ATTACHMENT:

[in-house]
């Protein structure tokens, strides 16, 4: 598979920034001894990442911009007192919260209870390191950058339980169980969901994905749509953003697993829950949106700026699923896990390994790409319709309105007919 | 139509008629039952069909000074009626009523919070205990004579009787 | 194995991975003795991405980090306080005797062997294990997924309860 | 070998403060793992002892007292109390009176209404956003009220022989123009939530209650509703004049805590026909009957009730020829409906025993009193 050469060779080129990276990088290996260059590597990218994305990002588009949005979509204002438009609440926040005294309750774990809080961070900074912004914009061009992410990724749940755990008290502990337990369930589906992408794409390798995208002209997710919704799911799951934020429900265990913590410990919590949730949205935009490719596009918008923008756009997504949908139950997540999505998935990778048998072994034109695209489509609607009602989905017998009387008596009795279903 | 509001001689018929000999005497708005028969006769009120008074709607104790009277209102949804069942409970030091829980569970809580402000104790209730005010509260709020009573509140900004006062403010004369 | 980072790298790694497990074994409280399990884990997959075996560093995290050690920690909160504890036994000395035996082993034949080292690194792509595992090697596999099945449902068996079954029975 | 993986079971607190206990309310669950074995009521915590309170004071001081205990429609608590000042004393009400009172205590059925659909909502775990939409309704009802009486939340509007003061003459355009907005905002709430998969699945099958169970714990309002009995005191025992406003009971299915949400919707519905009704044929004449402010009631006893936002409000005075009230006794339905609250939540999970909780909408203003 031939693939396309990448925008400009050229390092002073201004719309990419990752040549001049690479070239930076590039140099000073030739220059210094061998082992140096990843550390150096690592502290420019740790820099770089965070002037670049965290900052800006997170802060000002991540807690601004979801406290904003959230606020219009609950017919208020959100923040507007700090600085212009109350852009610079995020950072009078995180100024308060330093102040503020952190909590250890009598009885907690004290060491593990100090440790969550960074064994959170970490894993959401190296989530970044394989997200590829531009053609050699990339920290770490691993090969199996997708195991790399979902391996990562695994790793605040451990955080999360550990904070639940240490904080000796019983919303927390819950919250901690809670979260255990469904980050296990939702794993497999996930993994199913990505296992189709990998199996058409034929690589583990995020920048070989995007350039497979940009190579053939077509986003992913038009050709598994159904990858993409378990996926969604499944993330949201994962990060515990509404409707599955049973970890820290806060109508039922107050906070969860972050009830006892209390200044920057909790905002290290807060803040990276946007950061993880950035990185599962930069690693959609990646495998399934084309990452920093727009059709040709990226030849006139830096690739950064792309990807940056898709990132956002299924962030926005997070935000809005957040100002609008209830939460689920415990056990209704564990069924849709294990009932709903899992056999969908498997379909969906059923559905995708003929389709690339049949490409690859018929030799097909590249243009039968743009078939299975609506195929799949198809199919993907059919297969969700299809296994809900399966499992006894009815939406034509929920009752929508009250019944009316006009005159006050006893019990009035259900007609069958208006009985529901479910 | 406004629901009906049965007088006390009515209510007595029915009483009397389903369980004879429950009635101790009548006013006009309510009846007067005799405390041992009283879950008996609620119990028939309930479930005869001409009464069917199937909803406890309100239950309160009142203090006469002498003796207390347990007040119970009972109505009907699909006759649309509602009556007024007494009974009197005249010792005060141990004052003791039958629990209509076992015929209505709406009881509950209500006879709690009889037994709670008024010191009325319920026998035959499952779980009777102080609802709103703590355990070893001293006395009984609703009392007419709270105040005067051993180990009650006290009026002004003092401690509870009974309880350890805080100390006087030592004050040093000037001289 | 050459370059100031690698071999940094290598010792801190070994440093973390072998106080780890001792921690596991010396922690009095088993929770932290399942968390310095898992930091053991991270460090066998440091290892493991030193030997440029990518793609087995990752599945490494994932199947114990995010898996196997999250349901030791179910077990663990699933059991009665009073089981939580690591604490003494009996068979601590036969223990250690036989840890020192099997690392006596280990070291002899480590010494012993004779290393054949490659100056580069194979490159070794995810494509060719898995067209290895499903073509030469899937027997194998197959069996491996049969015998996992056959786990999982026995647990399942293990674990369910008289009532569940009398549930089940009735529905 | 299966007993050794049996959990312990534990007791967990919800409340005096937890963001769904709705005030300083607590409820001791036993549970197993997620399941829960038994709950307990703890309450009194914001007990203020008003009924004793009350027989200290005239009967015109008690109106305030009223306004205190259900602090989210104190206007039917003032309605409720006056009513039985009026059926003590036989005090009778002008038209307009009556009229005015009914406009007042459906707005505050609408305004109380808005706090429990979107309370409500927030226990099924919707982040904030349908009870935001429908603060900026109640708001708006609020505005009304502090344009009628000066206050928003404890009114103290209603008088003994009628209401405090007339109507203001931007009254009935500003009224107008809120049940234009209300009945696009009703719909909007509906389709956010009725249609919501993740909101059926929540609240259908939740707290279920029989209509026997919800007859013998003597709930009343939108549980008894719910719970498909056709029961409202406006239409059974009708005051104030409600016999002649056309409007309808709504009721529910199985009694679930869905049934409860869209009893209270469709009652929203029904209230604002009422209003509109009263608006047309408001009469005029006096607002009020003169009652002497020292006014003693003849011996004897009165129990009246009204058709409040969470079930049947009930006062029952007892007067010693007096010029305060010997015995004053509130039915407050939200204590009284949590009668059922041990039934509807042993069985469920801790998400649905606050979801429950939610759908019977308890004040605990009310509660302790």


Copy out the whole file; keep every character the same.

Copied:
[in-house]
């Protein structure tokens, strides 16, 4: 598979920034001894990442911009007192919260209870390191950058339980169980969901994905749509953003697993829950949106700026699923896990390994790409319709309105007919 | 139509008629039952069909000074009626009523919070205990004579009787 | 194995991975003795991405980090306080005797062997294990997924309860 | 070998403060793992002892007292109390009176209404956003009220022989123009939530209650509703004049805590026909009957009730020829409906025993009193 050469060779080129990276990088290996260059590597990218994305990002588009949005979509204002438009609440926040005294309750774990809080961070900074912004914009061009992410990724749940755990008290502990337990369930589906992408794409390798995208002209997710919704799911799951934020429900265990913590410990919590949730949205935009490719596009918008923008756009997504949908139950997540999505998935990778048998072994034109695209489509609607009602989905017998009387008596009795279903 | 509001001689018929000999005497708005028969006769009120008074709607104790009277209102949804069942409970030091829980569970809580402000104790209730005010509260709020009573509140900004006062403010004369 | 980072790298790694497990074994409280399990884990997959075996560093995290050690920690909160504890036994000395035996082993034949080292690194792509595992090697596999099945449902068996079954029975 | 993986079971607190206990309310669950074995009521915590309170004071001081205990429609608590000042004393009400009172205590059925659909909502775990939409309704009802009486939340509007003061003459355009907005905002709430998969699945099958169970714990309002009995005191025992406003009971299915949400919707519905009704044929004449402010009631006893936002409000005075009230006794339905609250939540999970909780909408203003 031939693939396309990448925008400009050229390092002073201004719309990419990752040549001049690479070239930076590039140099000073030739220059210094061998082992140096990843550390150096690592502290420019740790820099770089965070002037670049965290900052800006997170802060000002991540807690601004979801406290904003959230606020219009609950017919208020959100923040507007700090600085212009109350852009610079995020950072009078995180100024308060330093102040503020952190909590250890009598009885907690004290060491593990100090440790969550960074064994959170970490894993959401190296989530970044394989997200590829531009053609050699990339920290770490691993090969199996997708195991790399979902391996990562695994790793605040451990955080999360550990904070639940240490904080000796019983919303927390819950919250901690809670979260255990469904980050296990939702794993497999996930993994199913990505296992189709990998199996058409034929690589583990995020920048070989995007350039497979940009190579053939077509986003992913038009050709598994159904990858993409378990996926969604499944993330949201994962990060515990509404409707599955049973970890820290806060109508039922107050906070969860972050009830006892209390200044920057909790905002290290807060803040990276946007950061993880950035990185599962930069690693959609990646495998399934084309990452920093727009059709040709990226030849006139830096690739950064792309990807940056898709990132956002299924962030926005997070935000809005957040100002609008209830939460689920415990056990209704564990069924849709294990009932709903899992056999969908498997379909969906059923559905995708003929389709690339049949490409690859018929030799097909590249243009039968743009078939299975609506195929799949198809199919993907059919297969969700299809296994809900399966499992006894009815939406034509929920009752929508009250019944009316006009005159006050006893019990009035259900007609069958208006009985529901479910 | 406004629901009906049965007088006390009515209510007595029915009483009397389903369980004879429950009635101790009548006013006009309510009846007067005799405390041992009283879950008996609620119990028939309930479930005869001409009464069917199937909803406890309100239950309160009142203090006469002498003796207390347990007040119970009972109505009907699909006759649309509602009556007024007494009974009197005249010792005060141990004052003791039958629990209509076992015929209505709406009881509950209500006879709690009889037994709670008024010191009325319920026998035959499952779980009777102080609802709103703590355990070893001293006395009984609703009392007419709270105040005067051993180990009650006290009026002004003092401690509870009974309880350890805080100390006087030592004050040093000037001289 | 050459370059100031690698071999940094290598010792801190070994440093973390072998106080780890001792921690596991010396922690009095088993929770932290399942968390310095898992930091053991991270460090066998440091290892493991030193030997440029990518793609087995990752599945490494994932199947114990995010898996196997999250349901030791179910077990663990699933059991009665009073089981939580690591604490003494009996068979601590036969223990250690036989840890020192099997690392006596280990070291002899480590010494012993004779290393054949490659100056580069194979490159070794995810494509060719898995067209290895499903073509030469899937027997194998197959069996491996049969015998996992056959786990999982026995647990399942293990674990369910008289009532569940009398549930089940009735529905 | 299966007993050794049996959990312990534990007791967990919800409340005096937890963001769904709705005030300083607590409820001791036993549970197993997620399941829960038994709950307990703890309450009194914001007990203020008003009924004793009350027989200290005239009967015109008690109106305030009223306004205190259900602090989210104190206007039917003032309605409720006056009513039985009026059926003590036989005090009778002008038209307009009556009229005015009914406009007042459906707005505050609408305004109380808005706090429990979107309370409500927030226990099924919707982040904030349908009870935001429908603060900026109640708001708006609020505005009304502090344009009628000066206050928003404890009114103290209603008088003994009628209401405090007339109507203001931007009254009935500003009224107008809120049940234009209300009945696009009703719909909007509906389709956010009725249609919501993740909101059926929540609240259908939740707290279920029989209509026997919800007859013998003597709930009343939108549980008894719910719970498909056709029961409202406006239409059974009708005051104030409600016999002649056309409007309808709504009721529910199985009694679930869905049934409860869209009893209270469709009652929203029904209230604002009422209003509109009263608006047309408001009469005029006096607002009020003169009652002497020292006014003693003849011996004897009165129990009246009204058709409040969470079930049947009930006062029952007892007067010693007096010029305060010997015995004053509130039915407050939200204590009284949590009668059922041990039934509807042993069985469920801790998400649905606050979801429950939610759908019977308890004040605990009310509660302790």